Later as the counter offensive was under way, on 3 October, Generals MacArthur, Blamey, Herring and Kenney accompanied by the Minister for the Army, Mr F. M. Forde, visited Owers’ Corner as the 16th Brigade began their move towards the objective, Kokoda.
General MacArthur told Brigadier J. E. Lloyd the commander:
‘Lloyd, by some act of God, your Brigade has been chosen for this job. The eyes of the Western world are upon you. I have every confidence in you and your men, good luck, don’t stop.’
A 25 pounder of the 14th Field Regiment. The gun was eventually hauled into position for firing on the Japanese at Ioribaiwa, September 1942. Filed artillery was only ever utilised during the Kokoda campaign at Owers' Corner. Identified are; second from left, Gunner Bert Wilcox; third from left, Sergeant Jack Cahill (wearing hat). (AWM 026854)
December 1943: A flying fox at Owers’ Corner with the Owen Stanleys in the background. (AWM 061962)
December 1943: Signal Corp camp personnel working on the lines between Port Moresby and Dobadura. (AWM 061963)
April 1944: Two native carriers returning to the Owers’ Corner carrier camp. At the top of the hill, 25 pounder guns of B troop 53rd Battery 14th Field Regiment first fired on Japanese at Ioribaiwa on 23 September 1942. (AWM 072179)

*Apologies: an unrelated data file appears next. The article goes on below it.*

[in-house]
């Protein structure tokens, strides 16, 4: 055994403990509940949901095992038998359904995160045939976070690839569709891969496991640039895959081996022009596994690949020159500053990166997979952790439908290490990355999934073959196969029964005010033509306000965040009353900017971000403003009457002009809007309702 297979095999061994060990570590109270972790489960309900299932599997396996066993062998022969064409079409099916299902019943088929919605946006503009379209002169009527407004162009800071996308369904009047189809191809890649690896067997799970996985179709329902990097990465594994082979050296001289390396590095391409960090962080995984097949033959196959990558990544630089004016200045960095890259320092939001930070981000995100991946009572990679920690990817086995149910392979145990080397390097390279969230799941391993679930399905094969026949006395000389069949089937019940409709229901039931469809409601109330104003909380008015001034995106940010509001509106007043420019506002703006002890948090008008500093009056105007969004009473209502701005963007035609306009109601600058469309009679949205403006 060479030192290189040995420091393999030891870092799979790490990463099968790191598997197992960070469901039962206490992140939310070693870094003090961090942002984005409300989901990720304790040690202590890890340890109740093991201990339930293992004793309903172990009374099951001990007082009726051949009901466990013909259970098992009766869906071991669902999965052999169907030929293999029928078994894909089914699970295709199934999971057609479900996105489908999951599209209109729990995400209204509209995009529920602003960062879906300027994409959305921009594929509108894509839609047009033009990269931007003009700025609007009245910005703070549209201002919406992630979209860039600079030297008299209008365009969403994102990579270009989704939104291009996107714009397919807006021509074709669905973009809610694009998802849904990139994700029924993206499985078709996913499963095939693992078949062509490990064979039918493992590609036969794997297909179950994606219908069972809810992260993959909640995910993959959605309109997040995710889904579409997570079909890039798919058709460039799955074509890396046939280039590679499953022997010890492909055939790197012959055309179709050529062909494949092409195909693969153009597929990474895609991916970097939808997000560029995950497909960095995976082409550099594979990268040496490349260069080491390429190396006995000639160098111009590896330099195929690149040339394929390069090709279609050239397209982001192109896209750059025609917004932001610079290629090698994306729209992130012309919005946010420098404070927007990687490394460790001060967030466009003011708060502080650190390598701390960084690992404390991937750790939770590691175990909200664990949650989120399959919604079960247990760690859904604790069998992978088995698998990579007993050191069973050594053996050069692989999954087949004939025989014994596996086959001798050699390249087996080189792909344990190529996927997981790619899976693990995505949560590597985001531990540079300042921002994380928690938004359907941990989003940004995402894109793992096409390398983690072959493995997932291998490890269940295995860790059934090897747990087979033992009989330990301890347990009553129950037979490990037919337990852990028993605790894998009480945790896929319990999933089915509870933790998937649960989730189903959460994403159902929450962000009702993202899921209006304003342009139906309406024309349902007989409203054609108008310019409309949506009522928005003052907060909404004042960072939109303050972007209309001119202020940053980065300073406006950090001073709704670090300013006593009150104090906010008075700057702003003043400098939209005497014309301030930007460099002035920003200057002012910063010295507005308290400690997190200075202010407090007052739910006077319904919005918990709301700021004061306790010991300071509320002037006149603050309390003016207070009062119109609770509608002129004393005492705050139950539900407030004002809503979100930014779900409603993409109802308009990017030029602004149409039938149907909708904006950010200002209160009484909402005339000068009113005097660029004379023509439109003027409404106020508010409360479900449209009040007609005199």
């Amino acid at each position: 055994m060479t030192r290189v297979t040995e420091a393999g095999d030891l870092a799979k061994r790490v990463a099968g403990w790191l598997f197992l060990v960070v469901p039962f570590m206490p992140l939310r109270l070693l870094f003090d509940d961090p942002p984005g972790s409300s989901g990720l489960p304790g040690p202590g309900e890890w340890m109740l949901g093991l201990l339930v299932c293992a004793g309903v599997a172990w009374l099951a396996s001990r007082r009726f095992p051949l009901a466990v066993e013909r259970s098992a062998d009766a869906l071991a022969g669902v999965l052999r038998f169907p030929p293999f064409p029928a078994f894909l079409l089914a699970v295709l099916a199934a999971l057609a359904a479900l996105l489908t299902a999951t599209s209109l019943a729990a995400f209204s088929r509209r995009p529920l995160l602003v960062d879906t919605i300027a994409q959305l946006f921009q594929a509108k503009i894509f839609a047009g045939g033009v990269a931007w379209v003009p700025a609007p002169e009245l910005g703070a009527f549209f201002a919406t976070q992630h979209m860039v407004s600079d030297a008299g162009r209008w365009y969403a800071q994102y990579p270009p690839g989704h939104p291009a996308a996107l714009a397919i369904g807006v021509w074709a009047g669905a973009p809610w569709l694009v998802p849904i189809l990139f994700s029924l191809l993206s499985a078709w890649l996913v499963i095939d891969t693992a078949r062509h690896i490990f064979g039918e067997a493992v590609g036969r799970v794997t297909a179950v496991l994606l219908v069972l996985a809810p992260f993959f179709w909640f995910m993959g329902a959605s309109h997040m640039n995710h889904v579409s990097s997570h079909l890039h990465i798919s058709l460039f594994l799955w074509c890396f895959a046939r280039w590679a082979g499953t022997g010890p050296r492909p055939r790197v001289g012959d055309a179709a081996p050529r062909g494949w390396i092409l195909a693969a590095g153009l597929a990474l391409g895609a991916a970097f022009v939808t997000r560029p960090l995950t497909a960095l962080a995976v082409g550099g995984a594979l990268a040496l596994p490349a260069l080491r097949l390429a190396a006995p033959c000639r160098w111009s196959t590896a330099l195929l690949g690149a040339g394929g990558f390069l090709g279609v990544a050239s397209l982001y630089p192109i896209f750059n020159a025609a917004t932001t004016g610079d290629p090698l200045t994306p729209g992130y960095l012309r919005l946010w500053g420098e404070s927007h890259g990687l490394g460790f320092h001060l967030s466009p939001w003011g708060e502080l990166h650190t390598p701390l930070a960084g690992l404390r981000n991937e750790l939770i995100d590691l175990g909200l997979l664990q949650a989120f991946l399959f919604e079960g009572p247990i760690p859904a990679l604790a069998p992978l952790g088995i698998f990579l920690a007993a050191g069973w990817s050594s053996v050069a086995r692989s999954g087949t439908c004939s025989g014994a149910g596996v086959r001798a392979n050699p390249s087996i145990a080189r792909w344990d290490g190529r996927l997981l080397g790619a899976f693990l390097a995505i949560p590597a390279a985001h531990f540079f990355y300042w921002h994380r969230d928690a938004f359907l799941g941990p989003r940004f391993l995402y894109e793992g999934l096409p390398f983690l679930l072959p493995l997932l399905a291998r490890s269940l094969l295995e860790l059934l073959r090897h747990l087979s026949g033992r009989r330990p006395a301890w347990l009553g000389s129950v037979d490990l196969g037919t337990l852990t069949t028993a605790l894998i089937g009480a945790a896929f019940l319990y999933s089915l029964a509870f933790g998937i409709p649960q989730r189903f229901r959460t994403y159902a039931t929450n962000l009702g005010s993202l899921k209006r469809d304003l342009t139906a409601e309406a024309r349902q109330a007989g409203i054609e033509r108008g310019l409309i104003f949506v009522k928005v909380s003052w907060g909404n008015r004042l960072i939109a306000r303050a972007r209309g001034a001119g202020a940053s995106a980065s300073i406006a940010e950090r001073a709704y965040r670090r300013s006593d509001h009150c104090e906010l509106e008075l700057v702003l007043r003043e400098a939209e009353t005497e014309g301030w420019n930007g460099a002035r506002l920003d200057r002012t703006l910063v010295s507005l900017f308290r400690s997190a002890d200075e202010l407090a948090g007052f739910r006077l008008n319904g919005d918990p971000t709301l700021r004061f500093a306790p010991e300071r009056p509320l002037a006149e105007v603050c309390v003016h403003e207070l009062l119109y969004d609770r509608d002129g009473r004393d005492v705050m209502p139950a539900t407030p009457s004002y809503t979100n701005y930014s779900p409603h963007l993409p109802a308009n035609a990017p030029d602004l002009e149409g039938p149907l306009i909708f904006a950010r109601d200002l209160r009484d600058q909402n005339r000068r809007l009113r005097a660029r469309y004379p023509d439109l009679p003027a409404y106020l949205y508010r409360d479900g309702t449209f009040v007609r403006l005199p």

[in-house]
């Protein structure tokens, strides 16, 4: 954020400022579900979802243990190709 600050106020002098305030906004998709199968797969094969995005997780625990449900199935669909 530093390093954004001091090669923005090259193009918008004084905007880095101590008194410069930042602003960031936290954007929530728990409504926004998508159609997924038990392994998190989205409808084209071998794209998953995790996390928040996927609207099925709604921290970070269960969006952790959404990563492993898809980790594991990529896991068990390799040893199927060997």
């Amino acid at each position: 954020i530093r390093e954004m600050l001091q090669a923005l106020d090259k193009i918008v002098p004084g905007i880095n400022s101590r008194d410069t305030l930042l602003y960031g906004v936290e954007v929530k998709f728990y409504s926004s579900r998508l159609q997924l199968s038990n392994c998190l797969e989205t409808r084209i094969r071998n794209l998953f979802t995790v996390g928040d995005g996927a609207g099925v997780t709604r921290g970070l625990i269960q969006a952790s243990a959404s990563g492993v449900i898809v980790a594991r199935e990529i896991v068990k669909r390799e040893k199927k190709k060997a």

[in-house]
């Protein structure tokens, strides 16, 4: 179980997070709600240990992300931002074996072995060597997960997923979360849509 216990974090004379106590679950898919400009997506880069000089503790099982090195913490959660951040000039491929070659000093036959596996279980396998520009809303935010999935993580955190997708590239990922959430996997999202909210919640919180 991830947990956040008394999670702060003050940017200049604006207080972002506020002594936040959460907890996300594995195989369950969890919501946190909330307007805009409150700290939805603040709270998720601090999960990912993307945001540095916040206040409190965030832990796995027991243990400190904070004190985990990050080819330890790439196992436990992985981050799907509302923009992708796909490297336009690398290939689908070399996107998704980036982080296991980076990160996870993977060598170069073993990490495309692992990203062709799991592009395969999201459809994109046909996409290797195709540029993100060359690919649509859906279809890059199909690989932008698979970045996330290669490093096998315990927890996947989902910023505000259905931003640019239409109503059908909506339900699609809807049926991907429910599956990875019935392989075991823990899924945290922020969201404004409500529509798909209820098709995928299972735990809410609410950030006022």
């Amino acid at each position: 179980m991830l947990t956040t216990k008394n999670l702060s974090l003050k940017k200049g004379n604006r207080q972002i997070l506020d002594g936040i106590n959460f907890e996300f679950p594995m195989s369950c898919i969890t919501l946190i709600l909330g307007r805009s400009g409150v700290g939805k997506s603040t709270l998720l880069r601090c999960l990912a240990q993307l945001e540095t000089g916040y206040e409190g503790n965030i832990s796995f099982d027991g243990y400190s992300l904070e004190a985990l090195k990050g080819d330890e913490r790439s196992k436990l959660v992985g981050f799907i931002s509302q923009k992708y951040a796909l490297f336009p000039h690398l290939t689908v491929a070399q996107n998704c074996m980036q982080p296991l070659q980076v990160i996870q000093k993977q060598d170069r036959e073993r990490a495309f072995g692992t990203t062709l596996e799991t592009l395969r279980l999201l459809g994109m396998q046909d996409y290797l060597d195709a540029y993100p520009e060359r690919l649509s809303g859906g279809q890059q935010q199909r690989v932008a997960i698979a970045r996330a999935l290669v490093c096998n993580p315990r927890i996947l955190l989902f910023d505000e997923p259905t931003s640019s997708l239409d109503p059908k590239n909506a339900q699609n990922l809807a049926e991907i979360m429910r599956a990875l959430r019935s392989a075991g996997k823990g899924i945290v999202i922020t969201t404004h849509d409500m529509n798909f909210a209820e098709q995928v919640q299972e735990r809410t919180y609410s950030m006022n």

3 October 1942. Pictured, left to right: US General Douglas MacArthur, Supreme Commander, South West Pacific Area; Sir Thomas Blamey, Commander Allied Land Forces, and Major General G. S. Allen, Commander 7th Division AIF, at Owers' Corner during General MacArthur's first visit to New Guinea. The image was originally captioned that the group were 'inspecting' the Kokoda Track, although it must be noted that this section did not convey the harsh and inhospitable conditions further along which some senior commanders never appreciated. Blamey was a polarising commander among many Australian troops, both during and after the war. MacArthur, too, is often viewed as a brash leader, whose knowledge of the conditions in New Guinea was minimal. (AWM 150818)